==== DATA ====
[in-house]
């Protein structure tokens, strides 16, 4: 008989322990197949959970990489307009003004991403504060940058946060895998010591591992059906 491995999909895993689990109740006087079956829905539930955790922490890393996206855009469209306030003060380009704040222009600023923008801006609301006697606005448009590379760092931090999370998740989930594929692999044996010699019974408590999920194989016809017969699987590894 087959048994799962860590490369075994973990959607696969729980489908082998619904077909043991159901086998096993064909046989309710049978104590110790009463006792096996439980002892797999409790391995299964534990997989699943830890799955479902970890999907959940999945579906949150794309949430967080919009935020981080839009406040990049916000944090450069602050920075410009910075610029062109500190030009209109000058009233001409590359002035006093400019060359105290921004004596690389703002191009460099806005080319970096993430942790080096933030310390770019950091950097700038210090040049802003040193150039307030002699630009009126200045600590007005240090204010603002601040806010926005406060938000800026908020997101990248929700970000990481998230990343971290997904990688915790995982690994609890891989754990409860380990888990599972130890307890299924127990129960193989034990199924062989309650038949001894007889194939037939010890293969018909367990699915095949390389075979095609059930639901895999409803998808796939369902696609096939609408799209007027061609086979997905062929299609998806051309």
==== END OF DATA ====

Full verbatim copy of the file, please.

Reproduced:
[in-house]
């Protein structure tokens, strides 16, 4: 008989322990197949959970990489307009003004991403504060940058946060895998010591591992059906 491995999909895993689990109740006087079956829905539930955790922490890393996206855009469209306030003060380009704040222009600023923008801006609301006697606005448009590379760092931090999370998740989930594929692999044996010699019974408590999920194989016809017969699987590894 087959048994799962860590490369075994973990959607696969729980489908082998619904077909043991159901086998096993064909046989309710049978104590110790009463006792096996439980002892797999409790391995299964534990997989699943830890799955479902970890999907959940999945579906949150794309949430967080919009935020981080839009406040990049916000944090450069602050920075410009910075610029062109500190030009209109000058009233001409590359002035006093400019060359105290921004004596690389703002191009460099806005080319970096993430942790080096933030310390770019950091950097700038210090040049802003040193150039307030002699630009009126200045600590007005240090204010603002601040806010926005406060938000800026908020997101990248929700970000990481998230990343971290997904990688915790995982690994609890891989754990409860380990888990599972130890307890299924127990129960193989034990199924062989309650038949001894007889194939037939010890293969018909367990699915095949390389075979095609059930639901895999409803998808796939369902696609096939609408799209007027061609086979997905062929299609998806051309």